The bill was introduced on August 17th, and several groups have already begun speaking out against it. The Election Transparency Initiative tweeted:

The Honest Elections Project, quoting their executive director Jason Snead, also tweeted:

Despite the fact that many states are reforming their voting procedures to make them more fair and accessible, Democrats, with the media on their side, have created a durable narrative that such reforms only serve to further perpetuate discrimination. Fox News addressed this:

The purpose of H.R. 4 is not to protect voting rights, it is to stop voting reforms going on in the states that are making our elections more transparent, secure and accountable.

H.R. 4 should be rejected in favor of using the current Voting Rights Act – Sections 2 and 3 – which have already proven to be effective in fighting true discrimination where and when it has existed.

Not only does the bill take power away from states, but it is also purports to take authority away from the Supreme Court in election matters. One news source attributes this to Democrats getting serious about "protecting the Constitution from the Supreme Court," and "reining in an out-of-control Supreme Court." The same article admits, clearly, that "H.R.4, in short, is court reform." The article continues,

H.R. 4 is a frontal assault on every component of the Supreme Court’s voting rights shadow docket. It repeals the Purcell principle...[i]t bars the justices from considering “a state’s generalized interest in enforcing its enacted laws”...the Supreme Court may not set aside a lower court decision expanding voting access unless it finds that burdens on the state “substantially outweigh” the “public’s interest in expanding access to the ballot." The court may not set aside the district court’s factual findings unless they’re “clearly erroneous.” And it must provide a “written explanation” laying out its reasoning.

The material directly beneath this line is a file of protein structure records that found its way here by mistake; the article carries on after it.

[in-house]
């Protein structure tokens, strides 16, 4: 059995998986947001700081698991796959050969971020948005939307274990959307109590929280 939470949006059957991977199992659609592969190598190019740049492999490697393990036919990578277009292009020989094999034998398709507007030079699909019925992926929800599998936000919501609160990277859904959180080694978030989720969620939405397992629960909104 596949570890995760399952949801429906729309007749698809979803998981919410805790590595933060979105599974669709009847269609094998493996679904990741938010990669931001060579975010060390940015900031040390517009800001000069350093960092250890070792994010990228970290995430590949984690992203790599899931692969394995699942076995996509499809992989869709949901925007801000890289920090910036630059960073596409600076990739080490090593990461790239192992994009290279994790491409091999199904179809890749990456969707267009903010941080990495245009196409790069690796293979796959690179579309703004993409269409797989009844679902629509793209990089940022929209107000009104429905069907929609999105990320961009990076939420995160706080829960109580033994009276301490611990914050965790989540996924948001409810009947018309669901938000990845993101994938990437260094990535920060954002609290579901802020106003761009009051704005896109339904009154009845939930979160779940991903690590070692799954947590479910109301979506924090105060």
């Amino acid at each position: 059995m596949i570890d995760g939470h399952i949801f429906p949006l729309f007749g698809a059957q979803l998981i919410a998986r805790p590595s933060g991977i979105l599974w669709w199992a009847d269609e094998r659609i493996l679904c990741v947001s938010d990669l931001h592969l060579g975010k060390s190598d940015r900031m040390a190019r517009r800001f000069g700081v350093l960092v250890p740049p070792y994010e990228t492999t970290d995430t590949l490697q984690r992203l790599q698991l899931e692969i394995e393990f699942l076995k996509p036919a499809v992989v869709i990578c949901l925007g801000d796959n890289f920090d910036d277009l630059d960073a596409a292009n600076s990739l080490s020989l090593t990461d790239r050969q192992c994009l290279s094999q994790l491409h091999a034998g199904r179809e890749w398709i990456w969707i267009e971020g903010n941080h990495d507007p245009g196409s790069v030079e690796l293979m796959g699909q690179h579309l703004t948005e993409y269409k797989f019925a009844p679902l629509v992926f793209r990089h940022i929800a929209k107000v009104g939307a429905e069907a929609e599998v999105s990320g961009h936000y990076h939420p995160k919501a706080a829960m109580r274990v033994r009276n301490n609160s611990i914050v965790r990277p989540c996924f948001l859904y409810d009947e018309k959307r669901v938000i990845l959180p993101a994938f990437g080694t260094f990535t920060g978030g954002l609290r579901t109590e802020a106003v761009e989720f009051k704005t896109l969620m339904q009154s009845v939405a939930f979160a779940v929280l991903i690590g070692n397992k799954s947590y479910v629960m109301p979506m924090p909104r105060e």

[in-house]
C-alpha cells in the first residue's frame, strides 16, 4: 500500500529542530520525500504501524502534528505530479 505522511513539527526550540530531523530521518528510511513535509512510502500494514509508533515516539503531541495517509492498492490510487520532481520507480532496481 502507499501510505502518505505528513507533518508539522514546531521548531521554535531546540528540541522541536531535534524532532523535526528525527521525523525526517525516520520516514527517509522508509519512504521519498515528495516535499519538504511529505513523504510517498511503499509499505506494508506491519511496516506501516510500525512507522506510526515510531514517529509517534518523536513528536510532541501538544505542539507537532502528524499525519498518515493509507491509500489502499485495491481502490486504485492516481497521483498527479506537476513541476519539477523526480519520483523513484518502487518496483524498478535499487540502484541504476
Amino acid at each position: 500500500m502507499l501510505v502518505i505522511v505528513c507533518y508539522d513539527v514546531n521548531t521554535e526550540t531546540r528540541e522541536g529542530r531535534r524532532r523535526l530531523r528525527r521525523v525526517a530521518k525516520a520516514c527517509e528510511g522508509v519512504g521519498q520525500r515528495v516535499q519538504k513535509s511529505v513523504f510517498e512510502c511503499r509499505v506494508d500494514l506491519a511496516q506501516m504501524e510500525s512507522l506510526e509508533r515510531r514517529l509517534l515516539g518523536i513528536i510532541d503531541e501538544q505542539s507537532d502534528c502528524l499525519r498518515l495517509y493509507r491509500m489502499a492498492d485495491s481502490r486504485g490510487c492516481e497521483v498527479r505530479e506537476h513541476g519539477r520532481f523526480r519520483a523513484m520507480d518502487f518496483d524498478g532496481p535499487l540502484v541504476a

Real Clear Politics stated, "H.R. 4’s goal is to eviscerate the right of states to manage their own elections with appropriate transparency and ballot-security safeguards. It will attempt to misuse the 1965 Voting Rights Act to achieve this goal."

With respect to the earlier version of the H.R.4, former Rep. Doug Collins and others expressed a similar concern regarding the ability of states to control their own procedures:

This bill would essentially federalize state and local election laws when there is absolutely no evidence whatsoever that those states or localities engaged in any discriminatory behavior when it comes to voting.

Republicans and Democrats alike should always strive to ensure fair and honest elections. But partisan legislation designed to advance a one-sided political agenda is an unacceptable means to that end. Republicans should vote against H.R.4 until both sides of the aisle are able to come together and adopt a more reasonable bill that will actually protect the voting rights of American citizens—not dump more power into the hands of the federal government.


H.R.4 Resources


Further Reading